How could such pronouncement be said to be an obiter dictum? The pronouncement of Ogbuagu, JSC, above is not an obiter dictum. It was a pronouncement made while resolving an issue raised for the determination of the appeal. It was a pronouncement made as part of the reasons for the decision in that appeal. It qualified as a binding precedent. See Adedayo & Ors. v. PDP & Ors. (supra).

Again, a critical review of the decision in Ministry of Lands, Western Nigeria v. Dr. Nnamdi Azikiwe & Ors. (1969) ANLR 48 clearly discloses that there is not definite pronouncement that a photocopy of a CTC of a public document is inadmissible or that it requires further certification. The decision, in relation to the issue at hand, only pronounced “that in the case of public document the only type of secondary evidence permissible is a certified true copy and none other This is the same position the Supreme Court took in the two later decisions of Udom v. Umana (supra) and Abdullahi v. F.R.N (supra) cited by my learned friend; which decisions have been shown to be complimentary and not in conflict with Magaji v. Nigerian Army (supra).

The Court of Appeal made it clear in Bredero Limited v. Shyanter Nigeria Limited & 2 Ors. (supra) that, if not for it’s observation that the pronouncement of Ogbuagu, JSC in Magaji v. Nigerian Army (supra) regarding the admissibility of a photocopy of a CTC of a public document, is an obiter dictum; it would have been bound by the said decision/pronouncement in Magaji v. Nigerian Army (supra).

With due respect to the learned law lords, that conclusion of the Court of Appeal that the said pronouncement of Ogbuagu JSC in Magaji v. Nigerian Army (supra) is an obiter dictum, is in itself a misadventure and reached per incuriam and cannot be binding. This is because that decision in Magaji v. Nigerian Army (supra), by all standards of judicial precedent, is binding on the Court of Appeal. But the Court of Appeal decided to dodge the binding effect of that decision by declaring the specific pronouncement in issue as an obiter dictum.

It is unfortunate to note at this juncture that of all the decisions reviewed by my learned friend in his article, it is only the Court of Appeal decisions that are actually conflicting with each other on the admissibility of the photocopy of a CTC of a public document.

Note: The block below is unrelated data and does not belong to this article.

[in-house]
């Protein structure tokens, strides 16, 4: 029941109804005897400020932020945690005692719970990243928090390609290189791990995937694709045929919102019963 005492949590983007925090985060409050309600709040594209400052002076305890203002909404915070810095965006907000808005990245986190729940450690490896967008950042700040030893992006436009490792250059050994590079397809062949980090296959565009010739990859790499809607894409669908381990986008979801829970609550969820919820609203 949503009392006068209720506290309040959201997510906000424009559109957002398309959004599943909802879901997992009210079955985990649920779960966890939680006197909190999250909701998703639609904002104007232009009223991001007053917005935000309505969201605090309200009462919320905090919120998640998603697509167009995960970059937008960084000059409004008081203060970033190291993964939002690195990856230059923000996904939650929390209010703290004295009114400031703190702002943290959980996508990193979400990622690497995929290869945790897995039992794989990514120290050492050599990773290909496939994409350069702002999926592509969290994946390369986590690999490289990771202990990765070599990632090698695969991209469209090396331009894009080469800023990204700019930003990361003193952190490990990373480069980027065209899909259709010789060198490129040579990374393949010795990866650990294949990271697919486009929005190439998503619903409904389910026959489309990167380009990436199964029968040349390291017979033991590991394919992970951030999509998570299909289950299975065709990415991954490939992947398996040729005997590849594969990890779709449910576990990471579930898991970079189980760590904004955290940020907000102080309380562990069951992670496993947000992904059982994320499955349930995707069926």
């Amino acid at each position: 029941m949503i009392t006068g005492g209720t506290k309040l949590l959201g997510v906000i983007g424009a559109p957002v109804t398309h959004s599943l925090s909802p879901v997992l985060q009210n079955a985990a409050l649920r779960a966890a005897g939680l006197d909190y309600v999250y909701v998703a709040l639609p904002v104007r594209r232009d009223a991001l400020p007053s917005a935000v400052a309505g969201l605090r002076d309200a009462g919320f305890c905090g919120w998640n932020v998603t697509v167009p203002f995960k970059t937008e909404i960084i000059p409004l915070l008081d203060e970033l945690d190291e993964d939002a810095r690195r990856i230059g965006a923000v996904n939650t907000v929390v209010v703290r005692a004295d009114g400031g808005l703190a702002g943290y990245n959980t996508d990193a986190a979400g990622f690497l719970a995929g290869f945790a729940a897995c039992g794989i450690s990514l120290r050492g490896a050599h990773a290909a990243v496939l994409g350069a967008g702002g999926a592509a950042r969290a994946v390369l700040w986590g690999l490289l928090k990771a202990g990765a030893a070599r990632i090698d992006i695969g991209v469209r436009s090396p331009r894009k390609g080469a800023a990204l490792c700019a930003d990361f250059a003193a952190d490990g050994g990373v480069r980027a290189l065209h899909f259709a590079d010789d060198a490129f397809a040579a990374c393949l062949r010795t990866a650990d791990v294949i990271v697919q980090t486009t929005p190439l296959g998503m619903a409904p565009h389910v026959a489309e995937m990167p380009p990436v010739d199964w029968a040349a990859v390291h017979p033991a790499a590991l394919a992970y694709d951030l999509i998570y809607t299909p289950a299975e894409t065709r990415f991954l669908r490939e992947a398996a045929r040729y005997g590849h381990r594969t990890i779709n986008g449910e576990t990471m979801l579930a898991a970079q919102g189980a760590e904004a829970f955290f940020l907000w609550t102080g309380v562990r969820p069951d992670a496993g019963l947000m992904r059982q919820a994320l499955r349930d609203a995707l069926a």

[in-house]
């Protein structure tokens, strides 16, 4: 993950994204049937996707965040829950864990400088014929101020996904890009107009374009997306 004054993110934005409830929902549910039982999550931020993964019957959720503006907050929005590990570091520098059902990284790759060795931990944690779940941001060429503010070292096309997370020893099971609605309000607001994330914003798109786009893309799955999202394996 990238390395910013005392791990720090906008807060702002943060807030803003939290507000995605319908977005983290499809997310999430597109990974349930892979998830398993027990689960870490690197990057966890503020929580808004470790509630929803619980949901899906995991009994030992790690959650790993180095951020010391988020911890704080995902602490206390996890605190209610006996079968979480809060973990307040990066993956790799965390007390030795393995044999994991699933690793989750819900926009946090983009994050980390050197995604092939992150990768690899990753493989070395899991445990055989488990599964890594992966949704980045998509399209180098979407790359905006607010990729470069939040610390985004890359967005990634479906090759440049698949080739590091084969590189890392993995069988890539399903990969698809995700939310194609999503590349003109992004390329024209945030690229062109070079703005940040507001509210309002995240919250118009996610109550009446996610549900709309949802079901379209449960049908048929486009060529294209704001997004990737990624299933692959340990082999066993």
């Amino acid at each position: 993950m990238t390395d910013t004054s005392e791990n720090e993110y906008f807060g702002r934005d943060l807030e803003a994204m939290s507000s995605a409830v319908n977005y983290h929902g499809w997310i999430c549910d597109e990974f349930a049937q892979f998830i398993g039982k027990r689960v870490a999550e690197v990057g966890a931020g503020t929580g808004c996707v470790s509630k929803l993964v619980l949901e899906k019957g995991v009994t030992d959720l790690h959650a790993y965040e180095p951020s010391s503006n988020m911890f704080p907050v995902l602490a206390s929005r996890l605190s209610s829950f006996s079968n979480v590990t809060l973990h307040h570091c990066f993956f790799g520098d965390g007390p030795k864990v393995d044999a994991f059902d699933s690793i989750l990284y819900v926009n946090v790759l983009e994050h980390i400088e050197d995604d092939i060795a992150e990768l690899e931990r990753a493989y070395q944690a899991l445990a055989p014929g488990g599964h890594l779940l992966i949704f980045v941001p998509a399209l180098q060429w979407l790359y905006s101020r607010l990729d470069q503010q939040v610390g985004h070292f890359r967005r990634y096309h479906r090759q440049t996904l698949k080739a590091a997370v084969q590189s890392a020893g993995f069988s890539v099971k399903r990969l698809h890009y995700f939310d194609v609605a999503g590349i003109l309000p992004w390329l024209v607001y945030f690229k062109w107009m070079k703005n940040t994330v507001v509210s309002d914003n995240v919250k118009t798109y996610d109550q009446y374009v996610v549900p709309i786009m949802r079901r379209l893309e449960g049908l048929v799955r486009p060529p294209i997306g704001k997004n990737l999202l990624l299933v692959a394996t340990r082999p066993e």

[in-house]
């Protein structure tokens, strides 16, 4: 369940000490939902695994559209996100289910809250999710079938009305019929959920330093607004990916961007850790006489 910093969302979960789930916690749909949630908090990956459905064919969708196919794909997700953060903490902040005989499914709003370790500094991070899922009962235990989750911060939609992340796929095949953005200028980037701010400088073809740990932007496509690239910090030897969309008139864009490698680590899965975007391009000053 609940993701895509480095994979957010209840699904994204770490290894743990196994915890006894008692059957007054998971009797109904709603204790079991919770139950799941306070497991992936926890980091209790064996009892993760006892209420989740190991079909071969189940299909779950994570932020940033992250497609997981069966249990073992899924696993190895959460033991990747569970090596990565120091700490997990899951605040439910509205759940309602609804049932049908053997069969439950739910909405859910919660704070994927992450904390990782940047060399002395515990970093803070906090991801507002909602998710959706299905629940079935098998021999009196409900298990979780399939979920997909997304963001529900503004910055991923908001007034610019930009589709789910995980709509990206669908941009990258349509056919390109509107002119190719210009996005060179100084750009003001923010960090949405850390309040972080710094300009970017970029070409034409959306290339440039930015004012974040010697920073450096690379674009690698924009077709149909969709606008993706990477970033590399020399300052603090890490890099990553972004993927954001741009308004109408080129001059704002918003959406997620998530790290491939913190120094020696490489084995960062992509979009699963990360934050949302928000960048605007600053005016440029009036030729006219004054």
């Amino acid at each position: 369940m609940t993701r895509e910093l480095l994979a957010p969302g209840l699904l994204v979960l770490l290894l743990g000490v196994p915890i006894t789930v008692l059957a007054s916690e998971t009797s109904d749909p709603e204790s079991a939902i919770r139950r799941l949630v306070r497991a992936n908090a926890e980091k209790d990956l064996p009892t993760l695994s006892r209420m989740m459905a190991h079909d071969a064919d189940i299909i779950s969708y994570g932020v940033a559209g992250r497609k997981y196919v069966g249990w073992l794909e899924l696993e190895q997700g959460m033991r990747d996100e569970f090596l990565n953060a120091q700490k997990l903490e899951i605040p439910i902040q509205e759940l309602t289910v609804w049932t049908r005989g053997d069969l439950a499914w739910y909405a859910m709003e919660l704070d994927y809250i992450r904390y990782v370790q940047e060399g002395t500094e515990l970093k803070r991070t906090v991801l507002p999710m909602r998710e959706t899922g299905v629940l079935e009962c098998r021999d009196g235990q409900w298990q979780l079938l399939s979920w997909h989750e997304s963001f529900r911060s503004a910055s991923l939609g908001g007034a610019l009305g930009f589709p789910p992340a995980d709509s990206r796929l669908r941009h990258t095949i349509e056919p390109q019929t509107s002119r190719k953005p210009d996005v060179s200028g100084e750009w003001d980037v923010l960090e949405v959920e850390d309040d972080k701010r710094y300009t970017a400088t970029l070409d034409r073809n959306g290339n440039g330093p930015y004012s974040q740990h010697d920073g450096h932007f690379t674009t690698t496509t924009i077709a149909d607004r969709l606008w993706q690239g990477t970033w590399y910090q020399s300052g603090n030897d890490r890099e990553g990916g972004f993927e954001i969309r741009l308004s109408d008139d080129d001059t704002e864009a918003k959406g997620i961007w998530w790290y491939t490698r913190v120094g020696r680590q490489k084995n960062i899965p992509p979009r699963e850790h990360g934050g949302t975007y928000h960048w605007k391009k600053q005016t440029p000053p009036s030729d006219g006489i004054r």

It is not surprising because the Court of Appeal has been ‘judicially notice’ for handing conflicting decisions. One of such conflicting decisions is on the issue of whether appeal lies from the decision of the National Industrial Court of Nigeria to the Court of Appeal as of right or only on grounds of breach of fundamental right under chapter four of the 1999 Constitution of Nigeria. The conflict lingered until the Supreme Court settled the issue in a decision on a case stated, that appeal lies as of right to the Court of Appeal from the decision of the National Industrial Court of Nigeria. See Skye Bank Ltd. v. Iwu, suit No. SC/885/14, delivered on Friday June 30, 2017.

Only recently again, the Court of Appeal held in GTB PLC v. Abiodun (2017) LPELR-42551 (CA), that ‘a written statement on oath that lacks the specific words of swearing cannot suffice in law and such statement on oath is invalid and cannot be relied on at the trial for its not compliance with the Oath Act.’ The Court of Appeal however, forgot that there is it’s earlier decision where it drew a distinction between Affidavit and Written Statement on Oath and held that, ‘…where a statement on oath is to be adopted again on oath by the maker before his cross-examination on it, whatever defect in the original oath in respect of the witness statement has been cured by the second oath in court before the judex prior to the maker and subsequent cross-examination.’ See Uduma v. Arunsi & Ors. (2010) LPELR-9133 (CA).